There are many of us who are concerned about the future of this country. And the future of democracy. And you are asking for a lifetime appointment to the highest court in the land, where you will make decisions, the deciding vote, on things that will decide the course of history and where we are headed.

The Senate has a constitutional responsibility to evaluate your nomination. We do know that before you became a judge, you were faithfully advancing the Republican Party agenda. I jokingly said in in of your previous appearances that you are like  Forest Gump of Republican politics. You always show up in the picture. Whether is the Ken Starr investigation, Bush v. Gore, the Bush White House, you have been there. We also know that before even naming you, President Trump made it clear, that he would only appoint Justices to the Supreme Court only to overturn Roe v. Wade and the Affordable Care Act. Those were his litmus test. Now, He didn’t ask you the question. What he did was delegate this responsibility to two special interest groups, The Federalist Society and the Heritage Foundation.  And the other groups that are spending millions of dollars in support of your candidacy. They are confident that you will favor the interest of corporations over workers and give the President wide berth when it comes to executive authority. Your own law clerks, men and women you choose and wrote the words that had your signature at the bottom of the page, have told us what they think of you.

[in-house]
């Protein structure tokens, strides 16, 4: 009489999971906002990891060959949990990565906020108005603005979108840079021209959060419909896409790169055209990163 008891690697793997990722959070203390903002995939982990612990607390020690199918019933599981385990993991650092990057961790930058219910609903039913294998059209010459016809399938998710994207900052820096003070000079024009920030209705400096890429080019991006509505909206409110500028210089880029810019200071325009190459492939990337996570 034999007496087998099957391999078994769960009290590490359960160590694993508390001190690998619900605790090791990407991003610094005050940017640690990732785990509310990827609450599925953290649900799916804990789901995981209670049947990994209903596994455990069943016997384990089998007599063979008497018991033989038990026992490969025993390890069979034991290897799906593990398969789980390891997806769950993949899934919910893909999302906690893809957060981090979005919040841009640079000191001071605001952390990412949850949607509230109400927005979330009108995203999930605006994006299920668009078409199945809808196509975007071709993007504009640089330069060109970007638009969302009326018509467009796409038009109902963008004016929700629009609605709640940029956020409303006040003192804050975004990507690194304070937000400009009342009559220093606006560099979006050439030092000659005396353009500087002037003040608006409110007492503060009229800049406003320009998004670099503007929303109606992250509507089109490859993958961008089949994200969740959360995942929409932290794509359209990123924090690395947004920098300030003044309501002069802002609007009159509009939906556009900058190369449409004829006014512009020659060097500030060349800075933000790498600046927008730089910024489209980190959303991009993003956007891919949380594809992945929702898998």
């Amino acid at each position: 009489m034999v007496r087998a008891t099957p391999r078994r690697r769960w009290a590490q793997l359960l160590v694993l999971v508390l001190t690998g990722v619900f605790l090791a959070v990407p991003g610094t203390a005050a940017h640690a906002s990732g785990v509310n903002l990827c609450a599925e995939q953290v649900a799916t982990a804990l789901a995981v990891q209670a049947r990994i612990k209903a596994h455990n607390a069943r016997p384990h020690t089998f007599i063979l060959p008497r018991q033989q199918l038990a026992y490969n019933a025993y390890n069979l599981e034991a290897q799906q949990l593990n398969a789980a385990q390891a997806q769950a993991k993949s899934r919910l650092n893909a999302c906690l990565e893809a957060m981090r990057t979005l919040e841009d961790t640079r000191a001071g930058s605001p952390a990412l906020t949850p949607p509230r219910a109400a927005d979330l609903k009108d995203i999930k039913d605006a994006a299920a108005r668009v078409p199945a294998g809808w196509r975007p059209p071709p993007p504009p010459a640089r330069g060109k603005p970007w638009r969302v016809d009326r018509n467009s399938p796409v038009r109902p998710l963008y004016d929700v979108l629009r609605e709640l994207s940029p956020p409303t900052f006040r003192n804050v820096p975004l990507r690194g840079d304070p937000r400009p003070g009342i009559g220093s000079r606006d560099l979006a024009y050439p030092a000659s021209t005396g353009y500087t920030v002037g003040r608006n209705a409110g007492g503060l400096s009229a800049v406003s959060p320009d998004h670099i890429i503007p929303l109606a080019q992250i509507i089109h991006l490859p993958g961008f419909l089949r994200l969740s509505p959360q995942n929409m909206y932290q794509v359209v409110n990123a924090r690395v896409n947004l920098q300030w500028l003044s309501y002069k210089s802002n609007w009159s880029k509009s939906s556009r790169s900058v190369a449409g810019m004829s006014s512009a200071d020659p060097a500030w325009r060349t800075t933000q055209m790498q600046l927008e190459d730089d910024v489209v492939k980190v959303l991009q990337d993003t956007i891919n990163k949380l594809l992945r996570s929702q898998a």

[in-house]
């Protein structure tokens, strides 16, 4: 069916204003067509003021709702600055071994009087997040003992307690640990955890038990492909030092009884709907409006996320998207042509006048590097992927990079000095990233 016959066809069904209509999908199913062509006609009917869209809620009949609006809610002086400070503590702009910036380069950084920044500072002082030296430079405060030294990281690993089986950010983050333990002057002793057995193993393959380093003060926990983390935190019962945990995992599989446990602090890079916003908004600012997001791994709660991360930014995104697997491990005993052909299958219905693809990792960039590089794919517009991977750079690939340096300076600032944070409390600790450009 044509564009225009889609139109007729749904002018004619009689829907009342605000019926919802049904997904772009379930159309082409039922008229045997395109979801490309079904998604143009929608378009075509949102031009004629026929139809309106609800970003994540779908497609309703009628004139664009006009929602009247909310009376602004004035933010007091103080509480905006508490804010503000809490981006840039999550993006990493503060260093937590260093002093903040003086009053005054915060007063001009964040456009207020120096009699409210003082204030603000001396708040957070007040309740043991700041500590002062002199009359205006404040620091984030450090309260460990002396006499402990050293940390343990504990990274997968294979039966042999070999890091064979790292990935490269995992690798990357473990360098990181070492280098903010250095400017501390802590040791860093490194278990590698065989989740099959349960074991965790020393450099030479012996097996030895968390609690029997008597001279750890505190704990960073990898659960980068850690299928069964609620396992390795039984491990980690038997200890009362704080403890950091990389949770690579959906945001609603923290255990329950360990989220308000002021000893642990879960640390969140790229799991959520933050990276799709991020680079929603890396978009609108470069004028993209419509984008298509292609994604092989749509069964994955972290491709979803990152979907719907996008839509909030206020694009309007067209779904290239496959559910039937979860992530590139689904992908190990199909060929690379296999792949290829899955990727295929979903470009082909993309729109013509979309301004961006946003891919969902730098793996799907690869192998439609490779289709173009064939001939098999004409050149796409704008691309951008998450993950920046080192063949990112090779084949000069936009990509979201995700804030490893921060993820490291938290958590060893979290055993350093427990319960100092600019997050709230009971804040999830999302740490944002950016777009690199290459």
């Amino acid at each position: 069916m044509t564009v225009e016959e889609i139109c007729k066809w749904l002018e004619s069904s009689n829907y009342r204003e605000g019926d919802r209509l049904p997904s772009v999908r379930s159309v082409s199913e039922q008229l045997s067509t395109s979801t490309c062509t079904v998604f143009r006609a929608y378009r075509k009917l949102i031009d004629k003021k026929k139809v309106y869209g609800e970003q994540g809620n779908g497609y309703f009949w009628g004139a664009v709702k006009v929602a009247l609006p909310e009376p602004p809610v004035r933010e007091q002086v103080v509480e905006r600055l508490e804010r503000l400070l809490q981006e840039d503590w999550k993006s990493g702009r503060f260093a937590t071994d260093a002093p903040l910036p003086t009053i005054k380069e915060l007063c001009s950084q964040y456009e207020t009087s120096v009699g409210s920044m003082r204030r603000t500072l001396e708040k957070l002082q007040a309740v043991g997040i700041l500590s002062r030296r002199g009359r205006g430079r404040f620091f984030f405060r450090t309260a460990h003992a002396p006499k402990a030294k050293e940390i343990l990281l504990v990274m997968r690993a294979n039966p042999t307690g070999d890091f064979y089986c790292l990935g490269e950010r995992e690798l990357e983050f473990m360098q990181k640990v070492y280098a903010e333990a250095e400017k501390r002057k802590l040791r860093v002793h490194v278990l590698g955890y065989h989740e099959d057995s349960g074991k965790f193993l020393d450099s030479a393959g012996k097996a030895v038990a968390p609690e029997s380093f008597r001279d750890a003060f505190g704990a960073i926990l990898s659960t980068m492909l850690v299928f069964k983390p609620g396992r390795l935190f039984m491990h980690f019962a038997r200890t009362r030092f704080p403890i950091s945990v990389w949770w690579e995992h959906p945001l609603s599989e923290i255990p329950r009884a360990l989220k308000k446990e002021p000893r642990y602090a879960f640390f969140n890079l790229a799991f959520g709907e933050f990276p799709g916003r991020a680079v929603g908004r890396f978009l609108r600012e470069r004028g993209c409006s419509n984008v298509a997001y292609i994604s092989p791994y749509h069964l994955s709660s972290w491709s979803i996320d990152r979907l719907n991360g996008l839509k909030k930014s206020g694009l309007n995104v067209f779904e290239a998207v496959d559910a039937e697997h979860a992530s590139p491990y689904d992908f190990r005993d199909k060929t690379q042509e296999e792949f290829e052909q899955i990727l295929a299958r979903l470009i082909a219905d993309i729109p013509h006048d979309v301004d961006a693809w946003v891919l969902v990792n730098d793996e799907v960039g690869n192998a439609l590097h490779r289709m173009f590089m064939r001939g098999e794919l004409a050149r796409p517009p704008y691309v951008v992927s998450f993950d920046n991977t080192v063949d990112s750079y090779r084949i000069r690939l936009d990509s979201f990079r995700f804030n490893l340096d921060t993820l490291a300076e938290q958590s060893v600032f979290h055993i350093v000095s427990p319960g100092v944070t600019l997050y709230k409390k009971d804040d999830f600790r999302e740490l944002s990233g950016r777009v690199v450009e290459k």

One wrote, in an article entitled, “Brett Kavanaugh said Obamacare was Unprecedented and Unlawful.”  That’s from one of your Clerks. Another wrote that when it comes to, quote, “enforcing restrictions on abortion, no court-of-appeals judge in the nation has a stronger, more consistent record than Judge Brett Kavanaugh.”

Big Corporate interest are solidly behind your nomination. Chamber of Commerce, full support. And President Trump, whose lawyers say that they will fight any effort to subpoena or indict him all the way to the Supreme Court, that President seems personal eager to have you confirmed as quickly as possible.

Why are your supporters so confident that you will rule on these issues, as they wish?

Why do they think you are such a sure bet to take their side? In the words of one of your former clerks, “This is no time for a gamble.”